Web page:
Monday, October 17th, 2022

Baton Rouge, Louisiana


 A jury last week in Parkland, Florida recommended Nikolas Cruz get life in prison for killing 17 people, sparing Cruz from a death sentence after his lawyers argued he had a troubled upbringing.  I read a great deal about this case and I wasn’t impressed with his “upbringing” argument.  Hey, life growing up can be tough, but one isn’t excused for such unspeakable, horrific brutality that took place.  I would have voted for the death penalty.

Down here in the Bayou State, there’s a clamor for more executions. Louisiana Attorney General Jeff Landry makes no bones about his feelings. More executions — including nitrogen gas, hangings, firing squads, electrocution, and lethal injection. But a federal judge has put all executions in Louisiana on hold for another year.

There is a reason the death penalty is rarely enforced anymore, particularly in the federal judicial system. Too many innocent victims are being convicted, based on cover-ups and the withholding of exculpatory evidence by some federal and state prosecutors. A recent study published in the National Academy of Sciences concludes that some 4.1 percent of inmates on death row are innocent. More than 4 percent! If that were the rate of airplanes crashing, would you fly?

My alma mater, the University of North Carolina, completed a death penalty study in 2016, and found that in Louisiana, 127 of 155 death penalty cases over the past 40 years ended in reversal, some 10 points above the national average.

Since 2000, there have been only two executions while seven people in Louisiana, about to be put to death, were found to be innocent. The main reason? Prosecutorial misconduct.
Louisiana has taken on the dubious title of having case after case of death row inmates being convicted based on the withholding of evidence that would prove their innocence.

New Orleans has become the cesspool for the innocent being convicted of capital crimes and sentenced to death. One of the most egregious is the case of New Orleanian John Thompson, who was convicted back in 1982 of first-degree murder and given the death sentence.? He came within days of being executed after spending 14 years on death row and 18 years total in prison. Five different prosecutors were involved in the case and all knew that a blood test, and other key evidence that showed Thompson was innocent, had been withheld by the prosecution.

On his deathbed and dying of cancer, one of the prosecutors confessed to a colleague that he had hidden the exculpatory blood sample. The colleague waited five more years before admitting that he too knew of the hidden evidence. Thompson, after 18 years, received a new trial, and his lawyers were finally able to produce pieces of evidence that had been kept from Thompson’s defense attorneys, that overwhelming showed he was innocent. The new jury took less than 35 minutes to find him not guilty.  The prosecutors involved all should have been disbarred and had to serve jail time themselves.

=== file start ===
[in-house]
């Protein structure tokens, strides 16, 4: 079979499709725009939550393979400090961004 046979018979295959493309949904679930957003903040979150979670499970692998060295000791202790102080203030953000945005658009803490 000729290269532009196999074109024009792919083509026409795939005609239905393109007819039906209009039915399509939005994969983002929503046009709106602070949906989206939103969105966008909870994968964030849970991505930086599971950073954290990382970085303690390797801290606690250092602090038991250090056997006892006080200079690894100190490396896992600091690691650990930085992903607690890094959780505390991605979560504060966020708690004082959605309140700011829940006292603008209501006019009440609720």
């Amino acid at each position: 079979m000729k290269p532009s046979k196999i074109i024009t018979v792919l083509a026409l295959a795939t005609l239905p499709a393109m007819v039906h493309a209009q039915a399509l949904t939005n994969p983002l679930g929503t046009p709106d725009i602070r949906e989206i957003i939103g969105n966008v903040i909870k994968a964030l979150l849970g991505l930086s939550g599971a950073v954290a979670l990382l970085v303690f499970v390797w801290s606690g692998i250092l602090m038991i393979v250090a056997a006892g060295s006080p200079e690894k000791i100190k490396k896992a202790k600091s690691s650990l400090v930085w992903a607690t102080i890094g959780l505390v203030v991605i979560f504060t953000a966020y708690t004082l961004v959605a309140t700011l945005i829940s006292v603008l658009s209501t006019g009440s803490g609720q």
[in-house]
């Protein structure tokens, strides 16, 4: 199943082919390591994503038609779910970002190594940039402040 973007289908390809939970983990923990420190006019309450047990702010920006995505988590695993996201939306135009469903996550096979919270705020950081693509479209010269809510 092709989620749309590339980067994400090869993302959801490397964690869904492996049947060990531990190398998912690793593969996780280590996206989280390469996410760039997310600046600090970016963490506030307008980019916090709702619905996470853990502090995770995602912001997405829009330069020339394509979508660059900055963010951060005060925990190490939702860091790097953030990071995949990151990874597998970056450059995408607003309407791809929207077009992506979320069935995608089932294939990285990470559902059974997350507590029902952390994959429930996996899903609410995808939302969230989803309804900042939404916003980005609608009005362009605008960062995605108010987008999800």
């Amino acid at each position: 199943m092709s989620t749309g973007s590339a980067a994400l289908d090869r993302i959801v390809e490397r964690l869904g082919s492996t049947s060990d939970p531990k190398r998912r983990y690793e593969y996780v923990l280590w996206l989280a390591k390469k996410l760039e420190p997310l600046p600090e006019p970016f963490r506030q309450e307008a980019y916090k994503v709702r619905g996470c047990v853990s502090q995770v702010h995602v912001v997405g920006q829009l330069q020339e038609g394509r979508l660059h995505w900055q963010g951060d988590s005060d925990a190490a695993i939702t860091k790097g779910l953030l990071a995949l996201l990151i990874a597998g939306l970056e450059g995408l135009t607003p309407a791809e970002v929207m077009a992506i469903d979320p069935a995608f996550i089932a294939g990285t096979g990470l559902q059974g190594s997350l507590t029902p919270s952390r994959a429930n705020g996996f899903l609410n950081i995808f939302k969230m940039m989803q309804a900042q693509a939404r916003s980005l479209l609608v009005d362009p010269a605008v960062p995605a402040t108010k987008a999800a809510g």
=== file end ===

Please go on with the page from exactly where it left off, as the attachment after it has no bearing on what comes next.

Hiding evidence that can find the accused innocent is nothing new for prosecutors in New Orleans, both in state and federal court as well as with the FBI. The Innocence Project of New Orleans reviewed a number of convictions over the past 25 years in the city and concluded that prosecutors have a “legacy” of suppressing evidence.

Then there is the chilling case of Dan Bright, convicted and put on death row for a murder he did not commit. Evidence came out years after his conviction that the FBI, thanks to a credible informant, had been in possession of the name of the actual killer all along. Luckily for Bright, because of the unconstitutional withholding of key evidence by the prosecution and the FBI, his conviction was thrown out, and he now is a free man.

Questionable conduct by rogue prosecutors who withhold information that could prove the innocence of an accused is far too prevalent. Whether one is for or against the death penalty, there is ample evidence that convictions of a capital crime can be a crapshoot based on the whims of some prosecutors who too often withhold evidence that shows the accused is innocent.

In the movie “Shooter”, Bobby Lee Swagger sums up how the death penalty is often enforced. In Louisiana.  “This is the world we live in, and justice is not always fulfilled!”

Peace and Justice

Jim Brown

Jim Brown’s syndicated column appears each week in numerous newspapers throughout the South and on websites worldwide.  You can read all his past columns and see continuing updates at http://www.jimbrownla.com. You can also look over a list of books he has published at www.thelisburnpress.com.





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